It is an exasperating thing to find the flurries enchanting, even as I wish they would melt before touching ground. But they aren’t melting. In truth, the spiky green weeds I tread upon this Sunday—then free from snow to pop their little heads into the world—are no longer visible. Still, I will grant that the acres surrounding the house remain a beautiful getaway. Two days past I went further than I ever had before. Led by the eldest boy, defying the doleful sky above and the nip in the air, I journeyed into the trees.

Beyond the brook, only a humble trickle now, is the hardwood, where the maples and the evergreens grow close as if to comfort each other there in the place where wild animals leave their prints. And yet we saw no fox, no coyote, no rabbit dashing over fallen, rotting logs. No birds even to ease the silence. Only our voices and our footsteps, the latter sometimes sinking deeper than our boots allowed.

Redder than the dirt on this island were the fragmenting innards that spilled from a stump, and pale as lemon slices were the leaves that clung resolutely to a sapling. I paused now and then to touch the warped limb of a tree, wondering what made it grow so, loving the emerald moss that ages even the youngest tree. The boy and I appreciated those glades among the tallest trees that would shelter a tent and campfire quite nicely, dreaming of the summer that may never come.

Oh, I shouldn’t write such things. I hold high hopes that this spring will restore its pride and overcome this cold streak. Into the trees I will soon return—but to cross a wider brook. And eventually to pick the lovely Lady’s Slipper. That’s the plan anyway.

Soft Touch

When the little one yanked her older sister’s hair, I pulled her away, chiding, “No, you can’t do that.” Baby crumpled to the carpet in tears, utterly devastated. I let her be, but she continued to sob. Finally, I gathered her into my arms and stepped outside onto the veranda. Instantly, she quieted, but she continued to shudder every few moments with those hiccups that mean the child has indeed been utterly devastated. With her head resting against my shoulder, we were quiet together. I did not stroke her hair or coo soothing words—I simply swayed gently from side to side. This little one, who is rarely still long enough to be cuddled, did not push away or straighten her body.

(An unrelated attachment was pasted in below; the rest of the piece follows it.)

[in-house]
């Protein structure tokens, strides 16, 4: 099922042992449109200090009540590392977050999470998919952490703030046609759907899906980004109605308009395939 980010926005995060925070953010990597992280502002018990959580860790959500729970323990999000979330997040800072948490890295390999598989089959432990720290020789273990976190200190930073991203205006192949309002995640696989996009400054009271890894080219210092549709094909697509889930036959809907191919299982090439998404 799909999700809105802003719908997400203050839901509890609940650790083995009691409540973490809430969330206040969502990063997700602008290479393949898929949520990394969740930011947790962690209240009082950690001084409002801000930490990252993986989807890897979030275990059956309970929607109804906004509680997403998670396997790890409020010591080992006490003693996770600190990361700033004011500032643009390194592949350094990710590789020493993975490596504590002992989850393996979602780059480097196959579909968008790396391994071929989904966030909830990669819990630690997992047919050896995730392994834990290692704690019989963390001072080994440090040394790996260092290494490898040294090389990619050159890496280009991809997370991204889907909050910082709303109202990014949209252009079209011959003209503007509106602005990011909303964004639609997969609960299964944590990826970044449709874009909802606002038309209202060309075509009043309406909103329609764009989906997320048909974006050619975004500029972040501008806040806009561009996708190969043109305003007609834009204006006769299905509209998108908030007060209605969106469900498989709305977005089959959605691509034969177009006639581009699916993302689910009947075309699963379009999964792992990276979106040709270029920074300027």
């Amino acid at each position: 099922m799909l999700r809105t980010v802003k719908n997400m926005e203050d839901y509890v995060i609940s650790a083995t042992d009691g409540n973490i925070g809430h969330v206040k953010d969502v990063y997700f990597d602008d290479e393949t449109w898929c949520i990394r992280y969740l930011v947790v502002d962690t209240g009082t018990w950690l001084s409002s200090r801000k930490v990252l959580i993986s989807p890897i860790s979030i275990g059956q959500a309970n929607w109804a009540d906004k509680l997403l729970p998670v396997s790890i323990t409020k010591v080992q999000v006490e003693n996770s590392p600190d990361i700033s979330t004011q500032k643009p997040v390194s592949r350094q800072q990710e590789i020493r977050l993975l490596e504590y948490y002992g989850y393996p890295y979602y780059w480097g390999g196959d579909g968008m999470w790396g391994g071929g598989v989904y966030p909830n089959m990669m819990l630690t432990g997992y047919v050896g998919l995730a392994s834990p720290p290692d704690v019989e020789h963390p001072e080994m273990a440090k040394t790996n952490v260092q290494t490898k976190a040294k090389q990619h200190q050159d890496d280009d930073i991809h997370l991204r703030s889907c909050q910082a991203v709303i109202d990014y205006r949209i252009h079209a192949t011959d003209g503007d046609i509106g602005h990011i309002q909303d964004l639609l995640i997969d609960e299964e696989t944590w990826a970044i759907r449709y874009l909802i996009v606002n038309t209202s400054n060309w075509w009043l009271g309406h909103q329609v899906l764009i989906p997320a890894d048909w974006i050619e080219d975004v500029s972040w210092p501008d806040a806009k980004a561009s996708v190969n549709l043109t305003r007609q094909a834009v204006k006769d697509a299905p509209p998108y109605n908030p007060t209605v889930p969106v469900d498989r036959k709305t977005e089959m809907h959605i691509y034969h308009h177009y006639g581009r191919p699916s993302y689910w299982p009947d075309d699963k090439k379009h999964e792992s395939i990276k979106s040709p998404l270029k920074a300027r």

In the ebbing sunlight, I experienced the power of the maternal heart—that soft touch that no man can give quite like a woman can. Baby is not my own, not flesh of my flesh, but in that moment, I could almost believe she was.

After a few minutes, I walked to the edge of the veranda, sat, and held her in my lap. We gazed out at the woods, the dimpled snow, the ravens that flapped above the treetops to flash their wings against the pale blue sky. Still, I made no sound. And she too remained quiet, dark lashes blinking, blinking, as she looked about, taking in the melting world. Bare toes warmed by the sun, she leaned against my arms, studying the water drip-dripping from the downspout into the flattened grass below our feet.

Eventually she rose from my lap and toddled to the weathered steps where we again sat, only this time to chuck crystalline snow as far as we could (not far), our fingers turning red. If a robin whipped by, or a raven cried from the highest branch, we paused to study it. A breeze did not stir. But the draw toward motherhood was indeed stirring in my soul.

Often I feel wholly inadequate to give what a child needs . . . but it is in those moments that, if I acknowledge my inadequacy and surrender, He who knows the childlike heart best rises up in me—and I am able to give what I don’t have. I can cradle with His arms. Yes, I think that must be how a parent loves, day after day, year after year.

I pray I will one day find myself sitting on my own veranda, contemplating simple beauty with my little one.

Crushing Weight

After observing the debate between the Catholic and the atheist at the university, I returned home—only to discover that I was locked from the house, my hosts off to attend a celebration. A little smile crept onto my face, and I found myself crawling into the truck’s bed and then onto its rain-sprinkled roof. I laid back and crossed my ankles. Above was the night sky, thick with clouds, but I sensed the galaxies beyond the veil.

I thought about the atheist and his belief that the universe did not come from God, and I felt the emptiness in that—I felt how crushing the weight of the universe could be without a God to explain its purpose. Why this world? Why us if not Him? Taking a deep breath, I closed my eyes.